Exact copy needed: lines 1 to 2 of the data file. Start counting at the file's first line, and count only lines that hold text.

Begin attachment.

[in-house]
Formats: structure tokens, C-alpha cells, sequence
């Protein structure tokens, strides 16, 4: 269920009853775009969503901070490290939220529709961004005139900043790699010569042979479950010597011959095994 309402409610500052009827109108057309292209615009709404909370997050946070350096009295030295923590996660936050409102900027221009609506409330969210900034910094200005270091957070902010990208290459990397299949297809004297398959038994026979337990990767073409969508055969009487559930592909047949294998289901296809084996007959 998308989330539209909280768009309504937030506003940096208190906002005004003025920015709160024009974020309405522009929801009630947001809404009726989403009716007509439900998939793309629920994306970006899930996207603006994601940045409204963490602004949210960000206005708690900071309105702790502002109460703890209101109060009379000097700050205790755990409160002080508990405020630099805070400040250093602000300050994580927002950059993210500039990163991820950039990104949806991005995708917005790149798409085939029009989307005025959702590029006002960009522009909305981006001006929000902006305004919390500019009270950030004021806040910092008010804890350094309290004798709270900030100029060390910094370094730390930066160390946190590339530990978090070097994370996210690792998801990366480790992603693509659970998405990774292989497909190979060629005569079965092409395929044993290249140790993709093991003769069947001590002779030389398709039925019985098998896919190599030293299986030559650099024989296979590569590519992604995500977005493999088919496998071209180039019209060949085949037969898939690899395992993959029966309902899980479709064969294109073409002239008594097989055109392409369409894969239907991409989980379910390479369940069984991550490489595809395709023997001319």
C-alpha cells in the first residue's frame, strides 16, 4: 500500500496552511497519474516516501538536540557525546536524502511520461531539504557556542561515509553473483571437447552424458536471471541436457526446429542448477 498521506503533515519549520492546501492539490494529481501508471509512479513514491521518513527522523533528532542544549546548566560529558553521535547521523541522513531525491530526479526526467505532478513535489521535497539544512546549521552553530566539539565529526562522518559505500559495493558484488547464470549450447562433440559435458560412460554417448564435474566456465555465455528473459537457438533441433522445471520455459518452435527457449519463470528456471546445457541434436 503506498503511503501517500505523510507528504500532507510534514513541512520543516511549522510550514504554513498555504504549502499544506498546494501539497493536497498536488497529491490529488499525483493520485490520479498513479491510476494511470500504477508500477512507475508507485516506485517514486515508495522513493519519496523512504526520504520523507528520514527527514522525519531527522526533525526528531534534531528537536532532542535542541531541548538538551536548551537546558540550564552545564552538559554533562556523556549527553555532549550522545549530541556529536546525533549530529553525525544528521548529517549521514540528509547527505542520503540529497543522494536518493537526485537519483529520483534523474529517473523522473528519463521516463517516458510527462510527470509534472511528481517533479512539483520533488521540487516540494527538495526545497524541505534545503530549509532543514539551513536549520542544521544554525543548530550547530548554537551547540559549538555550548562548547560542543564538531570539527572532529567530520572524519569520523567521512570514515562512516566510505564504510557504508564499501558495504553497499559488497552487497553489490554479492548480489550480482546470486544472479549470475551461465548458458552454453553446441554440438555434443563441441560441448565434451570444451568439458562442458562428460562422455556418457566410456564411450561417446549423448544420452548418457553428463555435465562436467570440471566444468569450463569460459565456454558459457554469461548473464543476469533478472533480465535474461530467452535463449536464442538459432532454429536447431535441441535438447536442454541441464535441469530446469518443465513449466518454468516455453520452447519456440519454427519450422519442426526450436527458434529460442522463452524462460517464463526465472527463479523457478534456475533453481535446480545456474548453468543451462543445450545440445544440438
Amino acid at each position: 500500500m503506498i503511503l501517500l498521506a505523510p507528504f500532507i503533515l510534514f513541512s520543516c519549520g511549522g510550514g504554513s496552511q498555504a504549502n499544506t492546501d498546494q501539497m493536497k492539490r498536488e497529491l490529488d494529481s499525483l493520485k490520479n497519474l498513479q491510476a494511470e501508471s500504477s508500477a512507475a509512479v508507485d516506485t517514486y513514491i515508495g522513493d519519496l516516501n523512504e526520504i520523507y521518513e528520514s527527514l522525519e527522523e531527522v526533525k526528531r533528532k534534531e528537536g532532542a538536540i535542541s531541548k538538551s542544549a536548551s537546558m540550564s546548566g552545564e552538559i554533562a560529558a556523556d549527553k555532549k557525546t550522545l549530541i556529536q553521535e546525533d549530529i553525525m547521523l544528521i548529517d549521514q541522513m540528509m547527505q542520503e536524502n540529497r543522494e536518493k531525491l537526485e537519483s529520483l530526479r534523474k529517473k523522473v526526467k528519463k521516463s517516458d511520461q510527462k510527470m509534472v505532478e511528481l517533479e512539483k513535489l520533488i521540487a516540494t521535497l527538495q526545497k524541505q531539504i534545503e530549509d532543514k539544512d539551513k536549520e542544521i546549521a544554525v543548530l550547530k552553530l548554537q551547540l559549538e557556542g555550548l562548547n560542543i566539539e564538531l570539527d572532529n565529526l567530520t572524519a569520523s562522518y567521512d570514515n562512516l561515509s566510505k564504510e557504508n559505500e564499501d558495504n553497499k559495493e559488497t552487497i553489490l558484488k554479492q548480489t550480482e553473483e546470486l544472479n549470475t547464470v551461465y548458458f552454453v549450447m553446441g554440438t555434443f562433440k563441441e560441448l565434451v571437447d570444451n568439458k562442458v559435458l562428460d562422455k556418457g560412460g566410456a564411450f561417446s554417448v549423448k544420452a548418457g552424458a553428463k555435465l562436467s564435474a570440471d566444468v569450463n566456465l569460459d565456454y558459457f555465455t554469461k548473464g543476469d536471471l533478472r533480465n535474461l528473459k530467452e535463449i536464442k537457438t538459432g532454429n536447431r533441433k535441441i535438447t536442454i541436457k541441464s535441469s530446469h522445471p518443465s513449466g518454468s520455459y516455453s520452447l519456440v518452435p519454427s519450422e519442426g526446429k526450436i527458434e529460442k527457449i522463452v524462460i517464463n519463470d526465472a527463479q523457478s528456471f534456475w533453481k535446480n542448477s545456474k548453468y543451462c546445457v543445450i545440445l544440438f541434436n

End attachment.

[in-house]
Formats: structure tokens, C-alpha cells, sequence